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Home > Landscaping > Native Plants for Western Washington Gardens and Restoration Projects



Rubus ursinus

Trailing Blackberry

Flowering Period: Apr, May, Jun, Jul, Aug April May June July August
Flower color: white
Full sun Mostly sunny Partial sun Mostly shady
Moist soil Dry soil


At a Glance: Trailing prickly vine producing small blackberries in late summer.

Height: 20 inches (50 cm).
Growth Form: Shrub or vine.
Stems: Stems prostrate, trailing up to 5 meters long, armed with curved, unflattened prickles; floral canes erect; stems covered in fine waxy powder; blue-green in color.
Leaves: Alternate, with 3 elliptical leaflets, terminal leaflet is 3 lobed, all leaves toothed and pointy; size: leaflets 3-7 cm long; color: dark green above, pale green below.
Flowers: Flowers grow in flat topped clusters from the leaf axils; male and female flowers are on different plants; primary color: white or pale pink; size: 4 cm.
Flowering Period: April, May, June, July, August.
Fruits: Small blackberries 1-1.5 cm long.

Rubus ursinus
Photo © Heidi Bohan
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Sun/Shade Tolerance Hydrology Elevation Range
full sun > 80%
mostly sunny 60%-80%
partial sun and shade 40%- 60%
mostly shady 60%-80%
full shade > 80%

wet
moist
dry

Wetland Indicator Status:
FACU (facultative upland)
low elevation
mid elevation
sub-alpine
high elevation


Soil Preferences
(data not available)

Habitat Preferences
Aquatic and Wetland:
Ponds or lakes
Shallow pools
Sloughs
Swales or wet ditches
Seasonally inundated areas
Marshes or swamps
Aquatic bed wetlands
Emergent wetlands
Scrub-shrub wetlands
Forested wetlands
Bogs, fens
Seeps, springs
Shorelines and Riparian:
Lake shores
Bog margins
Streams or rivers
Stream or river banks
Riparian corridors
River bars
Floodplains
Bottomlands
Alluvial areas
Saltwater Areas:
In or near saltwater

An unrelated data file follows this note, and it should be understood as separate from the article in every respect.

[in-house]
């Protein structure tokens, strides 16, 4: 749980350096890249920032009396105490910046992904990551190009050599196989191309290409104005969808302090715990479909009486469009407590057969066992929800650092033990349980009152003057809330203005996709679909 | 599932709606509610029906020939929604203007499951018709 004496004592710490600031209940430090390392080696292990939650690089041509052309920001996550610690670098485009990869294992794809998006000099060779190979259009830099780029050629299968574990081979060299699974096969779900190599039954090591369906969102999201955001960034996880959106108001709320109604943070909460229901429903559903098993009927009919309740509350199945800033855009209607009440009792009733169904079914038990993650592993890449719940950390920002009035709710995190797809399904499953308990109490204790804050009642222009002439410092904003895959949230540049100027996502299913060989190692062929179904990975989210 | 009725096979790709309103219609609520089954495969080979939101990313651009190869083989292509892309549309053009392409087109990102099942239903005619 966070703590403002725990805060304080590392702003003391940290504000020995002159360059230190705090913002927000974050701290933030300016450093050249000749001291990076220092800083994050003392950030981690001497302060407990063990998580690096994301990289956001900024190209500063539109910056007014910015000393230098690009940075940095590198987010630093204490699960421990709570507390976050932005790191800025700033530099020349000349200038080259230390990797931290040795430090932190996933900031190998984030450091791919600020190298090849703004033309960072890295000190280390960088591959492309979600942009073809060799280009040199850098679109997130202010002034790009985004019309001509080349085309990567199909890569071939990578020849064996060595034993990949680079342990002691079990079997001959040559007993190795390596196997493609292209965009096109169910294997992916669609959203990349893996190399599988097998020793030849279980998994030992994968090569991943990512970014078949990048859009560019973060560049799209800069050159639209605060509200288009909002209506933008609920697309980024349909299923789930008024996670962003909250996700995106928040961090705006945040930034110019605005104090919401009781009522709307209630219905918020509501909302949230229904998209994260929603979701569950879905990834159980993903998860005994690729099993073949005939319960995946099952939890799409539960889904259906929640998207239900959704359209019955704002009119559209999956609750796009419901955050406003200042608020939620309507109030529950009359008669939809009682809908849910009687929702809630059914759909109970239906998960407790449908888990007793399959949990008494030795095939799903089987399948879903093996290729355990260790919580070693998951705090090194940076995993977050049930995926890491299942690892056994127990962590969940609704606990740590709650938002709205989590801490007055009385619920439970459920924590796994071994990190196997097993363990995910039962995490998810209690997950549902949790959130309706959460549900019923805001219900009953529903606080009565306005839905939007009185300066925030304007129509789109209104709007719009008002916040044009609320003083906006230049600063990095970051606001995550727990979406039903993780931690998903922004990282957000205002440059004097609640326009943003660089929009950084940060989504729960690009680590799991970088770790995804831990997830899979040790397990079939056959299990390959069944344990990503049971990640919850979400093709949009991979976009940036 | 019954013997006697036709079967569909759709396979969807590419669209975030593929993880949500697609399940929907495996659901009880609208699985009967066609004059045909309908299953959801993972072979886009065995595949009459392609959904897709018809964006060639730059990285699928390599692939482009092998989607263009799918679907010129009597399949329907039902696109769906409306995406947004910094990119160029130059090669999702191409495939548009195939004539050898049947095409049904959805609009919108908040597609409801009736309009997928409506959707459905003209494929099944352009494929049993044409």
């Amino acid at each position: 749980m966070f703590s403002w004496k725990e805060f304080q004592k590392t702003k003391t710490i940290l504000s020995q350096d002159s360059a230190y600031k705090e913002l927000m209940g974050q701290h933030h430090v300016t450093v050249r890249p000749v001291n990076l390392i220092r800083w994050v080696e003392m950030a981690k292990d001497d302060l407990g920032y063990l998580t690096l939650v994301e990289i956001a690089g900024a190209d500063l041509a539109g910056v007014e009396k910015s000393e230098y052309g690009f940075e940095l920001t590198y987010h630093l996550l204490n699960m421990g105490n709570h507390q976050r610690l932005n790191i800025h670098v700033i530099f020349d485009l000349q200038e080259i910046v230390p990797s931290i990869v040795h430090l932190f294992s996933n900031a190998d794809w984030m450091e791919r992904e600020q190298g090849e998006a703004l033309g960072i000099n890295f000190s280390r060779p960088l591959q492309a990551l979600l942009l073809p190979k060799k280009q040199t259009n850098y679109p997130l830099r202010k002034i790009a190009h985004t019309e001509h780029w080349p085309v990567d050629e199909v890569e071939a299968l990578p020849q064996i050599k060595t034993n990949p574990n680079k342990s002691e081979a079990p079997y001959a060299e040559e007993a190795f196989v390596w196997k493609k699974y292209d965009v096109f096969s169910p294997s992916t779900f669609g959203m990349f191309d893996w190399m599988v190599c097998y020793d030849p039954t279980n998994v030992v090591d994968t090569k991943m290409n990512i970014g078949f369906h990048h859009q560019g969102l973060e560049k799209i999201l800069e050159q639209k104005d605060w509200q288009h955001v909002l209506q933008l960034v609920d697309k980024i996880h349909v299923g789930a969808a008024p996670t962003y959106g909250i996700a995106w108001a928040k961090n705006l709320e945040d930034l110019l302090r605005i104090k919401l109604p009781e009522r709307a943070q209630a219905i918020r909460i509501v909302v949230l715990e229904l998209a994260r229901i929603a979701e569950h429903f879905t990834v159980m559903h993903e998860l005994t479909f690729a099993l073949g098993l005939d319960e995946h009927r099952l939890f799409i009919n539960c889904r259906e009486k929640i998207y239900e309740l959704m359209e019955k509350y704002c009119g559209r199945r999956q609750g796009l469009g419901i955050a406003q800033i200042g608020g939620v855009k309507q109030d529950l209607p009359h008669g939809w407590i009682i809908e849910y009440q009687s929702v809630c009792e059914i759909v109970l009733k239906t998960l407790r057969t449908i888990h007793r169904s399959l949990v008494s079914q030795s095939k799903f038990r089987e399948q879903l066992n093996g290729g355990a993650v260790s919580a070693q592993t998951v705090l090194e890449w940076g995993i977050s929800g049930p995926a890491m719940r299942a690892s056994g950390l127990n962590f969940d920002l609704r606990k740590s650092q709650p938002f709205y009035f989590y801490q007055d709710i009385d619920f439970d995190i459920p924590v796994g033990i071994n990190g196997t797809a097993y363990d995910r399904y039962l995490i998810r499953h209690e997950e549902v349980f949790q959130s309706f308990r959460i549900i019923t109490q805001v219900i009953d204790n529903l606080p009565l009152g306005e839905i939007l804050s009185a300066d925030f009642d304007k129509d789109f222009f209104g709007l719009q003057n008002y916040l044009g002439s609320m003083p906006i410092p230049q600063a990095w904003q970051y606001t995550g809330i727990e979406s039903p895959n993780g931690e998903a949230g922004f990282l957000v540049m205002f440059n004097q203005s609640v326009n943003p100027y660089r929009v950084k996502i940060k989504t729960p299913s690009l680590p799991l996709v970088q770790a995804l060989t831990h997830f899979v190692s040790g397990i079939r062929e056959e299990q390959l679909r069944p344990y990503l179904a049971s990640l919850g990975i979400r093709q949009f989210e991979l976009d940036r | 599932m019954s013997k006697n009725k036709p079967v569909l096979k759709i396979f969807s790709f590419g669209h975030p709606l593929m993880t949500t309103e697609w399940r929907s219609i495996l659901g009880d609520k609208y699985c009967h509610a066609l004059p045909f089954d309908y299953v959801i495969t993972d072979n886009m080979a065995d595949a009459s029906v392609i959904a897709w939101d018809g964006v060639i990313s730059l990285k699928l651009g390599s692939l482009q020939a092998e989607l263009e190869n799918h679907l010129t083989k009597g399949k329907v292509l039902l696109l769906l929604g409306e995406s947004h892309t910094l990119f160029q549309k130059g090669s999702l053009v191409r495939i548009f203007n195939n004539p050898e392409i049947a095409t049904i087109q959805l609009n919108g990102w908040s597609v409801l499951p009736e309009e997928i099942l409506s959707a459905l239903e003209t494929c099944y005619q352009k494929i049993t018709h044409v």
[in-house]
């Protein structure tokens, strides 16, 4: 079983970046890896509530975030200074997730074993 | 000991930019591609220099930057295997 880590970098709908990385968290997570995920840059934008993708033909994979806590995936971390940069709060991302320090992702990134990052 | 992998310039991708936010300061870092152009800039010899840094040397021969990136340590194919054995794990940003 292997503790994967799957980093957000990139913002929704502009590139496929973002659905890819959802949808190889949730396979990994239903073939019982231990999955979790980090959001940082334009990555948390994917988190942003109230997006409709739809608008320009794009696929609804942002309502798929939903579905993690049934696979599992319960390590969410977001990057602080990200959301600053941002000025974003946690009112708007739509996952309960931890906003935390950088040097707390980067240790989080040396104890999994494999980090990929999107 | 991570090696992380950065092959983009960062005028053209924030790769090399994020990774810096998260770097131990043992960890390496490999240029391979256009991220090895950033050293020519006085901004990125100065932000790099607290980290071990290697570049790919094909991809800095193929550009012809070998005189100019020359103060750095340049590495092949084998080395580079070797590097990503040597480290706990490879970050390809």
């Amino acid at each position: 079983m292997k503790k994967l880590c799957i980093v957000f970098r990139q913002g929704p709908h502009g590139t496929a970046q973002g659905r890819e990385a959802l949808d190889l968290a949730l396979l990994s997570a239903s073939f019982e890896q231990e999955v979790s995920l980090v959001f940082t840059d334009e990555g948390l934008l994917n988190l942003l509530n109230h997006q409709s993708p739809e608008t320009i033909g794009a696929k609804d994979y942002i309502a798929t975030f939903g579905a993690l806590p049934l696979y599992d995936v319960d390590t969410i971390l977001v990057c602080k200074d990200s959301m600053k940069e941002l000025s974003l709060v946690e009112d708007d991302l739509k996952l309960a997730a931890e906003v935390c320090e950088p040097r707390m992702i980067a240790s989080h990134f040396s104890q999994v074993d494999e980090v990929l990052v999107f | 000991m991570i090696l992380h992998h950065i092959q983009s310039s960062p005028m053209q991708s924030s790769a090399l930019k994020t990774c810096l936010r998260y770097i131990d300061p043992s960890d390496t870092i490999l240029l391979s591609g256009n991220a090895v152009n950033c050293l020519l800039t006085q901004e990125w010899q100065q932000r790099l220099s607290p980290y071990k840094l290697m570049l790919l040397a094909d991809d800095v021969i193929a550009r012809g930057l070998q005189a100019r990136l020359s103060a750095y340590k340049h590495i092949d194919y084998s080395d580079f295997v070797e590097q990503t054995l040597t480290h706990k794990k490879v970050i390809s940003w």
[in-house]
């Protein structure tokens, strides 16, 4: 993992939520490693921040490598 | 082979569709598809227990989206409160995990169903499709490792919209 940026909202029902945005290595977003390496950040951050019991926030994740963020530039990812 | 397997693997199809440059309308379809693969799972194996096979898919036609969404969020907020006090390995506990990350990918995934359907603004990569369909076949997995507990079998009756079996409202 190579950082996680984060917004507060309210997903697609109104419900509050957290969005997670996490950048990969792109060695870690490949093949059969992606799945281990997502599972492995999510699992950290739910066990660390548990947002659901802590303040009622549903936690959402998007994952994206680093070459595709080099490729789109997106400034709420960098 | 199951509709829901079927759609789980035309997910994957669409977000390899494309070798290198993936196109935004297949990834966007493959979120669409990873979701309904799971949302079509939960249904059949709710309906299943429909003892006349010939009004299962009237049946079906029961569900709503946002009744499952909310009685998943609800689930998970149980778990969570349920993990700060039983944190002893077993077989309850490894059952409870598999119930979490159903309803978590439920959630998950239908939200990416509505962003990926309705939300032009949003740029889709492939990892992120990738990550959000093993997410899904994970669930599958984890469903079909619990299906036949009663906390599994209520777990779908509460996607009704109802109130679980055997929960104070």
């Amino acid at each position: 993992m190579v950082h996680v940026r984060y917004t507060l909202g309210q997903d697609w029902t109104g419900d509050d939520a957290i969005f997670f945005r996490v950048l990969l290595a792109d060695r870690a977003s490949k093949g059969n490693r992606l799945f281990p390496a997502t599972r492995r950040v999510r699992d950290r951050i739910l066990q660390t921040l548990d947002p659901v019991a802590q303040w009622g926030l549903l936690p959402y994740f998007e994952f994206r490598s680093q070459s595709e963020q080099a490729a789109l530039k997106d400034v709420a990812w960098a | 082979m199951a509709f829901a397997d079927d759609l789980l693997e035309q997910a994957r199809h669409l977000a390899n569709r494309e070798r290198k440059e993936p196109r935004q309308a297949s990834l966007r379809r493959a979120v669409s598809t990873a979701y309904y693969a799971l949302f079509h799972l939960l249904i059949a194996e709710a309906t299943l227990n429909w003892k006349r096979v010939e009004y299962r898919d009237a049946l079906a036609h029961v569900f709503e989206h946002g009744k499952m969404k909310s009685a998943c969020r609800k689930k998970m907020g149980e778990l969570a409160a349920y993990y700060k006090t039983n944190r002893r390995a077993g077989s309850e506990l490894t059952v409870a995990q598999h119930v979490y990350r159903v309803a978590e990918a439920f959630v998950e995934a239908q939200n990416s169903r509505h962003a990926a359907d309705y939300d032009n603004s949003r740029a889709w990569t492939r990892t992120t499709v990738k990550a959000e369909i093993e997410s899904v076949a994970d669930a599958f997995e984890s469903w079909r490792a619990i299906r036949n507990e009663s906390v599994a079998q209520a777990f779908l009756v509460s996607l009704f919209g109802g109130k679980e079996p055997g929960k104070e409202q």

Mud flats
Tidal areas
Estuaries
Saltmarshes
Brackish water
Seashores
Coastal dunes or beaches
Rocky or Gravelly Areas:
Coastal bluffs
Cliffs
Rocky slopes
Outcrops
Crevices
Glacial outwash
Gullies
Slide areas
Sub-alpine and Alpine:
Heaths
Snow beds
Tundra
Avalanche tracks
Forests and Thickets:
Forests and woods
Open forests
Coniferous forests
Old growth forests
Deciduous forests
Mixed forests
Nurse logs
Forest edges, openings, or clearings
Thickets
Meadows and Fields:
Pastures or fields
Meadows or grassy areas
Mossy areas
Disturbed Areas:
Roadsides
Trailsides
Logged sites
Burned areas
Disturbed sites

Wildlife Value
Berries
Seeds
Nectar for hummingbirds
Nectar for butterflies
Host for insect larvae
Thickets and shelter
Thorny or protective cover

Mammals: Fruits great for small mammals because they are close to the ground. Bears and deer also seek them out.


Ethnobotanical Uses and Other Facts
Material Uses: Leaves and roots treated diarrhea, dysentery, cholera, excessive menstruation, fevers, hemorrhoids, and mouth sores. They also were added to bitter medicines to sweeten them. Vines were used for scrubbing. Berries would make a purple stain.
Food Uses: The Coast Salish made a tea with the dried leaves. Berries widely used as food. Vines were placed under and over food in steaming pits by the Saanich


Suggested References



The landscaping and restoration information provided on this page is taken from the Starflower Foundation Image Herbarium. All photographs © Starflower Foundation unless otherwise noted.